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Key Updates in Thrombosis
Table of Contents
- Enthusiasm for factor XI/ XIa inhibitors, but we need to be cautious
- Apixaban for subclinical AF? Is ARTESiA different from NOAH-AFNET-6?
- Dropping aspirin in patients with HeartMate-3: Less is more
- More transfusion seemingly better than less in patients with history of MI: More is more?
- High-sensitivity vs regular troponin for risk stratification of patients with PE: Less is more?
We were in Philadelphia for AHA 2023, and there was a lot of great science!
In case you missed any of the big trials, here are my picks of the month:
Enthusiasm for factor XI/ XIa inhibitors, but we need to be cautious
As covered in a recent video interview, results of the Phase II AZALEA TIMI-71 trial were presented by NATF’s President, Dr. Christian Ruff, at AHA. The findings suggested that there was no significant difference between abelacimab and rivaroxaban for efficacy outcomes, but that there was a marked reduction in bleeding events, particularly GI bleeds. I also interviewed Dr. Manesh Patel, who was equally enthusiastic. However, this month was not all good news for proponents of the hypothesis of dissociating thrombosis from hemostasis. The DSMB for the phase III OCEANIC-AF trial halted the study prematurely due to inferior efficacy compared with apixaban.
Apixaban for subclinical AF? Is ARTESiA different from NOAH-AFNET-6?
On a first look, one may think that the findings from the ARTESiA trial of anticoagulation with apixaban was far different from those of NOAH-AFNET-6, which we covered previously. A closer look, however, indicates that the two trials indeed had directionally similar results. Dr. Renato Lopes, one of the PIs of ARTESiA shared interesting thoughts with me during a video interview. As he alluded to (and I personally agree), an individual patient-data meta-analysis is really helpful to identify the subgroups in whom there is net benefit, i.e., substantive reduction in stroke without a marked increase in bleeding after initiation of anticoagulation for device-detected subclinical AF.
Dropping aspirin in patients with HeartMate-3: Less is more
In the ARIES-HM3 trial, dropping aspirin from the antithrombotic therapy regimen in patients with a left ventricular assist device led to substantial reduction in nonsurgical bleeding, without an increase in stroke or other thrombotic/embolic events. What I particularly liked about this trial was that aspirin was compared with placebo (rather than an open-label, no-treatment group). I also got a chance to quickly discuss the trial with Dr. Connors, one of the trialists, during AHA.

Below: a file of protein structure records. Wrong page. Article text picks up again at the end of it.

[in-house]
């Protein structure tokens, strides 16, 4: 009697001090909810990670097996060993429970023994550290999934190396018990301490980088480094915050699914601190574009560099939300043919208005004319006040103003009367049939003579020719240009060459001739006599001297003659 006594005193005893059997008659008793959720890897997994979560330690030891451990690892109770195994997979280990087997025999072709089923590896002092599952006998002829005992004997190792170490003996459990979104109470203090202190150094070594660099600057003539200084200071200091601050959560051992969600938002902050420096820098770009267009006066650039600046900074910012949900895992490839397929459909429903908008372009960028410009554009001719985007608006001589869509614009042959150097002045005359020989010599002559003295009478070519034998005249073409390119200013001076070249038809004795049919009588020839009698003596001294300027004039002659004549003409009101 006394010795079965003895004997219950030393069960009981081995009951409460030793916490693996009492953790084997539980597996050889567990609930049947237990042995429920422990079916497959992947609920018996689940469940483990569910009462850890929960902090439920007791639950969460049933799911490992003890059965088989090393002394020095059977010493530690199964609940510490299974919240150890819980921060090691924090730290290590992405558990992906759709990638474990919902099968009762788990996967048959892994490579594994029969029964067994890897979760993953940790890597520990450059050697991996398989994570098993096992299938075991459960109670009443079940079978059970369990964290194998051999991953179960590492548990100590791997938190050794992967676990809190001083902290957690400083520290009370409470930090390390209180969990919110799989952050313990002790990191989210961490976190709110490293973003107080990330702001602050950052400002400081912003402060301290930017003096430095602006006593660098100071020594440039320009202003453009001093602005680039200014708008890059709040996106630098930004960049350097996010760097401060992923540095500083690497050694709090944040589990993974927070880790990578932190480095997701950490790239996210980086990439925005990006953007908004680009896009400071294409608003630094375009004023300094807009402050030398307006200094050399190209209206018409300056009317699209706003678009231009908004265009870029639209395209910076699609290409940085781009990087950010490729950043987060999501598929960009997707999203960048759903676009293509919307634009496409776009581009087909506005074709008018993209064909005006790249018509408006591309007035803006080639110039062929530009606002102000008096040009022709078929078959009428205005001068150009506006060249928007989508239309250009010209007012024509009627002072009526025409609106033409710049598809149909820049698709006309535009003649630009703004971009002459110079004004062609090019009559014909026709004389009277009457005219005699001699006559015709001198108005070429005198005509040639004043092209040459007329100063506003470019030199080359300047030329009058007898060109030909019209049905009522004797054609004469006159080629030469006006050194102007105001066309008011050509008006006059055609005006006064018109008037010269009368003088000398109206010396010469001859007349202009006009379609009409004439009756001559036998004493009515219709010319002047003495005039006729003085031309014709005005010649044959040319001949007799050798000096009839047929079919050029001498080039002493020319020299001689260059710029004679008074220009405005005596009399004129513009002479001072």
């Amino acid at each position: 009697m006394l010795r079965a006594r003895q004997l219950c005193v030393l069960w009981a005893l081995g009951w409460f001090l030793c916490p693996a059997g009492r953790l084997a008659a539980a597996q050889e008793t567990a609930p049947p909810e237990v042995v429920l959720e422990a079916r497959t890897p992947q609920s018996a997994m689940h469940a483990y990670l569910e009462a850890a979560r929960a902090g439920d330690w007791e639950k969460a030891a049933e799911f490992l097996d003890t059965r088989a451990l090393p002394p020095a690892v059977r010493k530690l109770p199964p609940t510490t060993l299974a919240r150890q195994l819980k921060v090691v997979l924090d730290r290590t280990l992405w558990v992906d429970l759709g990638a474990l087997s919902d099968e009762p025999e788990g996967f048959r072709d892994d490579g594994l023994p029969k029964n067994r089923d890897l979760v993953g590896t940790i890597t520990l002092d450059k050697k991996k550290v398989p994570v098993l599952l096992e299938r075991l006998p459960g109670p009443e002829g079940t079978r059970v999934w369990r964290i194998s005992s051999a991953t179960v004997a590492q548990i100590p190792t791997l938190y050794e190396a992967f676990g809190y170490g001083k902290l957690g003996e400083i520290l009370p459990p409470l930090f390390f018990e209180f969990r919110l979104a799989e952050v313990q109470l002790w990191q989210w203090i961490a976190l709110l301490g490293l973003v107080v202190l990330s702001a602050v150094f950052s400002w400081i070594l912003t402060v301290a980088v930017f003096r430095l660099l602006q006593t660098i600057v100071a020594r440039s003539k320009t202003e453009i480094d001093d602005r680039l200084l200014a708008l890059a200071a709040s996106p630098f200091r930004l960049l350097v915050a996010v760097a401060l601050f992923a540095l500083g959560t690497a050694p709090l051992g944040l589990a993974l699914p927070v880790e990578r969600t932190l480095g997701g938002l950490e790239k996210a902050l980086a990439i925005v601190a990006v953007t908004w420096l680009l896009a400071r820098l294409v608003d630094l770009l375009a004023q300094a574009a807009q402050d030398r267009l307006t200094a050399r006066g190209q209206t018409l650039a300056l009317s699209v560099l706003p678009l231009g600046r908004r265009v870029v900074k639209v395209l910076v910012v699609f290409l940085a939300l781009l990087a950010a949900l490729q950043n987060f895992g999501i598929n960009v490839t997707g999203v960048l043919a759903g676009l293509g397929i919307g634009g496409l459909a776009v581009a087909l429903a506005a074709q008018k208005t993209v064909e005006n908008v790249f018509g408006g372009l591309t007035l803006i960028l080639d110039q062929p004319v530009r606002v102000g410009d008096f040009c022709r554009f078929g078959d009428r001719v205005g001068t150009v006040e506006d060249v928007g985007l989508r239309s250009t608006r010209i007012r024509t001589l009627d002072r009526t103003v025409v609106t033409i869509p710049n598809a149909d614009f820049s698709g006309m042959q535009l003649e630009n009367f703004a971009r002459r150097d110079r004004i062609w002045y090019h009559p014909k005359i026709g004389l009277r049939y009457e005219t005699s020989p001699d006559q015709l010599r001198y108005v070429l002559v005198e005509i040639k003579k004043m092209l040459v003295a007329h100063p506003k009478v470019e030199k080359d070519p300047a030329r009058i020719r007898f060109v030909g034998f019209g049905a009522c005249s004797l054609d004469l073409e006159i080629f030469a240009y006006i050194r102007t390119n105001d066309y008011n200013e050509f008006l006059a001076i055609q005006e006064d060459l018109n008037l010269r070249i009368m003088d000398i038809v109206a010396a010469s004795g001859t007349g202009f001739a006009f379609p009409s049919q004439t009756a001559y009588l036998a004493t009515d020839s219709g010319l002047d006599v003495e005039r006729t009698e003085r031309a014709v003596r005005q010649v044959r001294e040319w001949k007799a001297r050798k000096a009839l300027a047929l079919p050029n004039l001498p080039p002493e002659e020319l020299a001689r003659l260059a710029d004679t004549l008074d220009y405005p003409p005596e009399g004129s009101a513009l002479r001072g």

More transfusion seemingly better than less in patients with history of MI: More is more?
Results of the NIH-funded MINT trial were also presented at AHA. The study suggested that in patients with myocardial infarction (MI), a more liberal transfusion strategy (transfusing when Hb is less than 10 g/dL) is likely better than a restrictive transfusion strategy (of transfusing when Hb is less than 7-8 g/dL). Okay, if you are a nitpick, you would think that the lower bound confidence interval for the primary outcome was 0.99 with a P-value of 0.07 (yes, not hitting the magical 0.05)! But the Bayesian in my mind found this trial very helpful.
High-sensitivity vs regular troponin for risk stratification of patients with PE: Less is more?
High-sensitivity troponin assays are replacing regular (sensitive) troponin tests in many health systems. However, most of the clinical evidence on the utility of troponin for risk stratification in PE comes from the regular troponin assays. In this post-hoc analysis of a multicenter prospective study of hemodynamically stable patients with PE, use of high-sensitivity troponin I, compared with sensitive troponin I, did not improve risk stratification or prediction of adverse events – and, in fact, suggested a falsely elevated risk.
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Behnood Bikdeli, MD, MS
Cardiologist, Section of Vascular Medicine, Division of Cardiovascular Medicine, Brigham and Women’s Hospital
Investigator, Thrombosis Research Group, Division of Cardiovascular Medicine, Brigham and Women’s Hospital
Instructor, Harvard Medical School
Investigator, Yale/ YNHH Center for Outcomes Research and Evaluation, Yale School of Medicine
Investigator, Cardiovascular Research Foundation